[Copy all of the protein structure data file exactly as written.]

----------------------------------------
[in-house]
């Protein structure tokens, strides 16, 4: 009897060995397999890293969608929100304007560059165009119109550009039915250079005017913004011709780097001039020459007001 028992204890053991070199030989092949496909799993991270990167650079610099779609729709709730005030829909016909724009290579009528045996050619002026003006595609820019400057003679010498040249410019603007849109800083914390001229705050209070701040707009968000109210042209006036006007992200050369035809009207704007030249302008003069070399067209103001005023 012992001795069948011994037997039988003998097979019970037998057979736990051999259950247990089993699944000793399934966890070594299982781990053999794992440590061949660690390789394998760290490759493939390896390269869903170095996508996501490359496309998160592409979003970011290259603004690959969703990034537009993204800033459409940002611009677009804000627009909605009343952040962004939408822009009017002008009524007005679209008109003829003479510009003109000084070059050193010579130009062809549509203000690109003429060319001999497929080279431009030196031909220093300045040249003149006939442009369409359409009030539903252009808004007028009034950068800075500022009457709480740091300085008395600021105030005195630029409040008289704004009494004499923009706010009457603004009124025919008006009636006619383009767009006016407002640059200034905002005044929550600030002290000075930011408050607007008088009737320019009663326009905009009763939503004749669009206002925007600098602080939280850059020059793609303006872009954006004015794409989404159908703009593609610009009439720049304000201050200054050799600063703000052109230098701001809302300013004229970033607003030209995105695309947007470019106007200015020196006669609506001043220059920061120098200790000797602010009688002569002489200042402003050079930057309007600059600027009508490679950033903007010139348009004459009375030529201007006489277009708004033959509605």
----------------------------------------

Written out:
[in-house]
């Protein structure tokens, strides 16, 4: 009897060995397999890293969608929100304007560059165009119109550009039915250079005017913004011709780097001039020459007001 028992204890053991070199030989092949496909799993991270990167650079610099779609729709709730005030829909016909724009290579009528045996050619002026003006595609820019400057003679010498040249410019603007849109800083914390001229705050209070701040707009968000109210042209006036006007992200050369035809009207704007030249302008003069070399067209103001005023 012992001795069948011994037997039988003998097979019970037998057979736990051999259950247990089993699944000793399934966890070594299982781990053999794992440590061949660690390789394998760290490759493939390896390269869903170095996508996501490359496309998160592409979003970011290259603004690959969703990034537009993204800033459409940002611009677009804000627009909605009343952040962004939408822009009017002008009524007005679209008109003829003479510009003109000084070059050193010579130009062809549509203000690109003429060319001999497929080279431009030196031909220093300045040249003149006939442009369409359409009030539903252009808004007028009034950068800075500022009457709480740091300085008395600021105030005195630029409040008289704004009494004499923009706010009457603004009124025919008006009636006619383009767009006016407002640059200034905002005044929550600030002290000075930011408050607007008088009737320019009663326009905009009763939503004749669009206002925007600098602080939280850059020059793609303006872009954006004015794409989404159908703009593609610009009439720049304000201050200054050799600063703000052109230098701001809302300013004229970033607003030209995105695309947007470019106007200015020196006669609506001043220059920061120098200790000797602010009688002569002489200042402003050079930057309007600059600027009508490679950033903007010139348009004459009375030529201007006489277009708004033959509605």